A decorated Army sergeant from Blacksburg will serve 28 years for shooting and wounding a Roanoke County woman, then later severely beating a man in the bathroom of a city bar.
Christopher Coleman, 23, was sentenced Friday in excess of guidelines because of the severity of the crimes and an apparent lack of compassion, Roanoke County Circuit Court Judge Charlie Dorsey said.
"I don't believe you truly feel that remorse," Dorsey said. "To the extent you have remorse it doesn't resonate on any level with me being genuine."
Coleman pleaded guilty in May to shooting Mary Cook-Moore, 33, in the living room of her parents' Bonsack Road home March 16, 2011. He faced charges of malicious wounding, abduction and misdemeanor reckless driving in that incident.
He also pleaded guilty to malicious wounding in Roanoke Circuit Court last year for beating a welder, Tyler Scott Durham, in the restroom of the Bridge Street Grille, just one day after Cook-Moore's shooting. Coleman stomped on the man's ankle, breaking it in three places.
The two cases were consolidated for sentencing in Roanoke County Circuit Court.
The violent weekend spree came after Coleman returned from deployment in Afghanistan in early March. He was injured in a rocket attack in January 2011 -- for which he was awarded a Purple Heart -- and spent several weeks in hospitals overseas before returning to Fort Bragg in North Carolina. Although ordered to get mental health treatment, Coleman instead drove to Roanoke where he met up with childhood friend Warren Taylor Nutt.
Coleman and Nutt returned from a night out drinking to a room Nutt rented from Cook-Moore. The two men began fighting and Cook-Moore's husband asked Coleman to leave. Cook-Moore, seeing Coleman was intoxicated and about to get behind the wheel, took him across the street to sleep at her parents' home.
There, Coleman got ahold of a family handgun, threatened Cook-Moore and later shot her in the thigh. He was arrested soon after and released without bond about 10 a.m. the next day. When he returned to Cook-Moore's house for his car, there was another altercation as Coleman raced his car past Cook-Moore's mother.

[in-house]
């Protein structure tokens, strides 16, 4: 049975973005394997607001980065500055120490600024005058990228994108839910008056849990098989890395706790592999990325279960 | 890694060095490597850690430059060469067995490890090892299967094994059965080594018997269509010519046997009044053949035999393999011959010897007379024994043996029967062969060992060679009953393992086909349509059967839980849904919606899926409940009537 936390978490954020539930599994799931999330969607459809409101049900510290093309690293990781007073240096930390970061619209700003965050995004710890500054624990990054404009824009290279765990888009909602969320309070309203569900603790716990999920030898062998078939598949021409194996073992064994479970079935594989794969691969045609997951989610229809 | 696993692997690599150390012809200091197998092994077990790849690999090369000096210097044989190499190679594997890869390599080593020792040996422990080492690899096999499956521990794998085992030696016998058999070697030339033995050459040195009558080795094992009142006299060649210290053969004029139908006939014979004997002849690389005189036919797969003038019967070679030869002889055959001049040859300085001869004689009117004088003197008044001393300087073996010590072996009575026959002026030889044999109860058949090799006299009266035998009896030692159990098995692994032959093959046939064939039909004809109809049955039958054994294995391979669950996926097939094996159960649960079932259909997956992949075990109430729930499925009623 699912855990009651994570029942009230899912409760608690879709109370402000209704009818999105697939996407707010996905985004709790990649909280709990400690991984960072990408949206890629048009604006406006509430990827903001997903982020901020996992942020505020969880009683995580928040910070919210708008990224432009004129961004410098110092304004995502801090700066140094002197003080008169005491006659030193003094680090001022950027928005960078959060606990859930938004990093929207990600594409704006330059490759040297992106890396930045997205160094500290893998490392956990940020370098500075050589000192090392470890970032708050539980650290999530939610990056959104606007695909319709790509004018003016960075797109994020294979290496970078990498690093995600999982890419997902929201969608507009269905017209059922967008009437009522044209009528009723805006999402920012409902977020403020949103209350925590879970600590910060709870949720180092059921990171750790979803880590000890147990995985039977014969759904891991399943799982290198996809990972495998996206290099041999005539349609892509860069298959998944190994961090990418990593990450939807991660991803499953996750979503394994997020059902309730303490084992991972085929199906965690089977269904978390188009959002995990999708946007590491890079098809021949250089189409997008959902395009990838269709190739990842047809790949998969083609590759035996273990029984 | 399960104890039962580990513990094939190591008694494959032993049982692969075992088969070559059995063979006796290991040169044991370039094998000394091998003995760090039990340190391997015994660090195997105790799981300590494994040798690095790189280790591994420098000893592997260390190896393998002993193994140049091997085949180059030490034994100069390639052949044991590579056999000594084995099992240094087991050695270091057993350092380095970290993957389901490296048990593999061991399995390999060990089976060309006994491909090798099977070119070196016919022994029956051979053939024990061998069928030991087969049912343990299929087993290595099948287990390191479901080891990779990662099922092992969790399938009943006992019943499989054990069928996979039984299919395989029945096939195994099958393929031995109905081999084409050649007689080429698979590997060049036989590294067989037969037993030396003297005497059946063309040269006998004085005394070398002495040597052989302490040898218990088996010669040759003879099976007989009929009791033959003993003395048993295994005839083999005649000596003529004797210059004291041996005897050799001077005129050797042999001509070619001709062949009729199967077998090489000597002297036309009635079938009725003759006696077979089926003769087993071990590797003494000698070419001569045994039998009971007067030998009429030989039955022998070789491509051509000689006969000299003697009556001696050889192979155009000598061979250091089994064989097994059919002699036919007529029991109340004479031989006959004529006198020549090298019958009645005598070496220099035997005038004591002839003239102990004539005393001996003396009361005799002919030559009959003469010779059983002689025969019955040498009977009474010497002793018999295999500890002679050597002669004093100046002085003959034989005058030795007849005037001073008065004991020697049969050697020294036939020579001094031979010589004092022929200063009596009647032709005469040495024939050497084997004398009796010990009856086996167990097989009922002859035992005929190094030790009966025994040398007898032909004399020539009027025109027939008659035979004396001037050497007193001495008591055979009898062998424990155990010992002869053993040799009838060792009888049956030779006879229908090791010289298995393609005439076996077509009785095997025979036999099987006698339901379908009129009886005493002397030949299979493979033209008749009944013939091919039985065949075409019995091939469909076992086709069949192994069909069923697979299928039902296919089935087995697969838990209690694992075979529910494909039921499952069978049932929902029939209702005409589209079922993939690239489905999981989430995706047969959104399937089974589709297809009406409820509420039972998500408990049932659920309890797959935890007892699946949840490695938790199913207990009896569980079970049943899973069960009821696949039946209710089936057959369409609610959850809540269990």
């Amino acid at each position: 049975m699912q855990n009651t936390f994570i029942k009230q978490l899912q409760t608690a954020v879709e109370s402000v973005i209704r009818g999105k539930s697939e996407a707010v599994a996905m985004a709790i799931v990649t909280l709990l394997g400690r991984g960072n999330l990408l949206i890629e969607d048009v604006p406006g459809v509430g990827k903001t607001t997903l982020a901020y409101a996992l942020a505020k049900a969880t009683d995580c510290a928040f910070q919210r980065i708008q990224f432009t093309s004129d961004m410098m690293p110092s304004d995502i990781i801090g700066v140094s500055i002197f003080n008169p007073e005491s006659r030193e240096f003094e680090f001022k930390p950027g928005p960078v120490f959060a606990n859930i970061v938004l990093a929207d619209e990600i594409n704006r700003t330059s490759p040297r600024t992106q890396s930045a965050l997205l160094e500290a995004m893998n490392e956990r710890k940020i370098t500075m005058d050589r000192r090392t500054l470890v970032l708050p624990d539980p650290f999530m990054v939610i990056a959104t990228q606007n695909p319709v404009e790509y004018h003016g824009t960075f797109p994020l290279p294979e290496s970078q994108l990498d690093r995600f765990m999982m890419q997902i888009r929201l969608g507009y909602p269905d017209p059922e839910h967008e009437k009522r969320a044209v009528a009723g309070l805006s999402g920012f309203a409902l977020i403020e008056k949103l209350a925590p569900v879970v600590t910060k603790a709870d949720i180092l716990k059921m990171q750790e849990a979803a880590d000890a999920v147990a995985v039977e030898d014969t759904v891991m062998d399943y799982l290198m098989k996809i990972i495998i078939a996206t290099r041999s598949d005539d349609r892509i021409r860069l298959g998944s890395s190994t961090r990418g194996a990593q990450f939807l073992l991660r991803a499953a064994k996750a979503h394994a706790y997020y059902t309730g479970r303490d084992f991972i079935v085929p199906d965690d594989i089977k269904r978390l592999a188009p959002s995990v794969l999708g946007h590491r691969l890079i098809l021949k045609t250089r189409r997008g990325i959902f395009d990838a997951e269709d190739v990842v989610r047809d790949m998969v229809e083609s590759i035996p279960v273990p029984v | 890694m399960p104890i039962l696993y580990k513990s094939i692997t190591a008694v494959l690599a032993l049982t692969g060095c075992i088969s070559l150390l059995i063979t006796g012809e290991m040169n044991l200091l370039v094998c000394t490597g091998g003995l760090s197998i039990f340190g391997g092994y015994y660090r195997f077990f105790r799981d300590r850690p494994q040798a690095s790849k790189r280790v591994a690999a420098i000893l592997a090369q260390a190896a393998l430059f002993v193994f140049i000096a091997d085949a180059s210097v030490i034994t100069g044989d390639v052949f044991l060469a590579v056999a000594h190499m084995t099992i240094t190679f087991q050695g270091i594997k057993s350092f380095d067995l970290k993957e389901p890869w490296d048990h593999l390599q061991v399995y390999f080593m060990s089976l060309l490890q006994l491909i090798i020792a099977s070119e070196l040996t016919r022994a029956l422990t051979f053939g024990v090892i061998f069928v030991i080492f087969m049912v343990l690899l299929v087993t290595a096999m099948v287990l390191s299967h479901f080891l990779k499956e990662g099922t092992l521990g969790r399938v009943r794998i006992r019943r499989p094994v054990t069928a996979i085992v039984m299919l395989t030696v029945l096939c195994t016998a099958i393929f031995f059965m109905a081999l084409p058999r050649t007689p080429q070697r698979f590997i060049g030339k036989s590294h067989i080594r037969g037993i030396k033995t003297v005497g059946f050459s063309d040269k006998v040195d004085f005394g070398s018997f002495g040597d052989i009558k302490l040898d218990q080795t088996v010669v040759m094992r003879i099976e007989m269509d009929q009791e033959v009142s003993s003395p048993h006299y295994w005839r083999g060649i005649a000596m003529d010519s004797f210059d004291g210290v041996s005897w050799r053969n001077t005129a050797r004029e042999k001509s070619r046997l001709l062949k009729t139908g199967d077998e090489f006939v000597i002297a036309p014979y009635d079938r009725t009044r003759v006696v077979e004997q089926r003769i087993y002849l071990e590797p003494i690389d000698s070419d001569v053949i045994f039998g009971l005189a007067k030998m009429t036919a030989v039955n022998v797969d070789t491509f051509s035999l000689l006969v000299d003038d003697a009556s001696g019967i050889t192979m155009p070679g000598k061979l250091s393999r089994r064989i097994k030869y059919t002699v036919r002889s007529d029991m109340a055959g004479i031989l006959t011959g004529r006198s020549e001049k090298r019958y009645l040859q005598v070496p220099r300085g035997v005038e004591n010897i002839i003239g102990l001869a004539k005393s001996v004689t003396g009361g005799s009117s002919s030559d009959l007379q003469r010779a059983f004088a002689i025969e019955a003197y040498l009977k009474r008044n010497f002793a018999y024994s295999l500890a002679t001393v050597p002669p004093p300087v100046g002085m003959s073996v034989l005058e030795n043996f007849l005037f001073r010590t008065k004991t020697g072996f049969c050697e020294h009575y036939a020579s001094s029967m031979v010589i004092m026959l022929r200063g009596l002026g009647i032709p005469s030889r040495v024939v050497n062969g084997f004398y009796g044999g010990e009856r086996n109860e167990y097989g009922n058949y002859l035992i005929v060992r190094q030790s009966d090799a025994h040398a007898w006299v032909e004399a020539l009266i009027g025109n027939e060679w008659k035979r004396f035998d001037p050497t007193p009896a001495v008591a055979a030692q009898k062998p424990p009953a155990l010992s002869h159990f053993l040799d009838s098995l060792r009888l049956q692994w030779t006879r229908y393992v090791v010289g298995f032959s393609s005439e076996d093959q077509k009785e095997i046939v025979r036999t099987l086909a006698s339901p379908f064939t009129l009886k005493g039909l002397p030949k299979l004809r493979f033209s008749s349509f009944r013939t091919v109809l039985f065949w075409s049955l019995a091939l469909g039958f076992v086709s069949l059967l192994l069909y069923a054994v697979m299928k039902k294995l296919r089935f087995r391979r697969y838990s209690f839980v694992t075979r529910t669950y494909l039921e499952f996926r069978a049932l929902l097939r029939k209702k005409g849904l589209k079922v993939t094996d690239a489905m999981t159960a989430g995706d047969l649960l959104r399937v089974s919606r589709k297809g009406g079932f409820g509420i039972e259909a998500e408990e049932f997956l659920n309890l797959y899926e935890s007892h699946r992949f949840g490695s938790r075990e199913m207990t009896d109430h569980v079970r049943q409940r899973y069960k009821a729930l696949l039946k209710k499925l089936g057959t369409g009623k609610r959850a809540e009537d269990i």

He testified he then spent that day drinking, then went to Bridge Street Grille with Nutt and fought with Durham.
Dorsey sentenced Coleman on Friday to 15 years for malicious wounding, five years for abduction and 12 months and $1,000 fine on the reckless driving charge. For the malicious wounding in the city, Coleman was sentenced to seven years in prison.
Coleman and Nutt are both liable for about $3,700 in restitution. Coleman will also have to pay restitution for Cook-Moore's medical expenses, but Dorsey said those will have to be determined at a later date. Cook-Moore said she and her family were out-of-pocket about $100,000.
Cook-Moore, who was in a wheelchair Friday, said afterward her life would never be the same.
"He ruined my life forever and I don't get a Purple Heart for it," she said.
During the hearing, the defense and prosecution both depicted Coleman's youth as troubled, but their stories diverged.
Defense attorney Greg Phillips pointed to his client's hospitalization during his teenage years for "some bizarre behavior" and Coleman admitted to a suicide attempt during that period.
Prosecutors introduced details of his early brushes with the law, and Roanoke Assistant Commonwealth's Attorney Wanda DeWease brought up Coleman's half-dozen stints in juvenile court, which included a felony charge and two probation violations.
Coleman said he essentially escaped into the Army: "It gave me a purpose."
He served as a scout, first in Iraq, then Afghanistan, and participated in 25 to 30 firefights. He said he saw his own comrades killed in action before he was injured in a rocket attack in January 2011.
After hospitalizations overseas, Coleman returned stateside.
"I was having a difficult time being back," he testified. In March, two months after his combat injury, he returned to Roanoke. The attacks on Cook-Moore and Durham soon followed.
Phillips asked the judge to take into account Coleman's military service, but the prosecution argued that Coleman's status as a decorated veteran did not justify leniency.
"I'm a veteran," Roanoke County Assistant Commonwealth's Attorney Rick Buchanan said. "I do not buy the argument you can balance a military career with a crime such as this."
The judge agreed, and speculated Coleman's problems likely stemmed from a crucial flaw.
"I believe that long before you got into the military, you failed to have ... a normal aspect of humanity, which is compassion and caring for others," Dorsey told Coleman.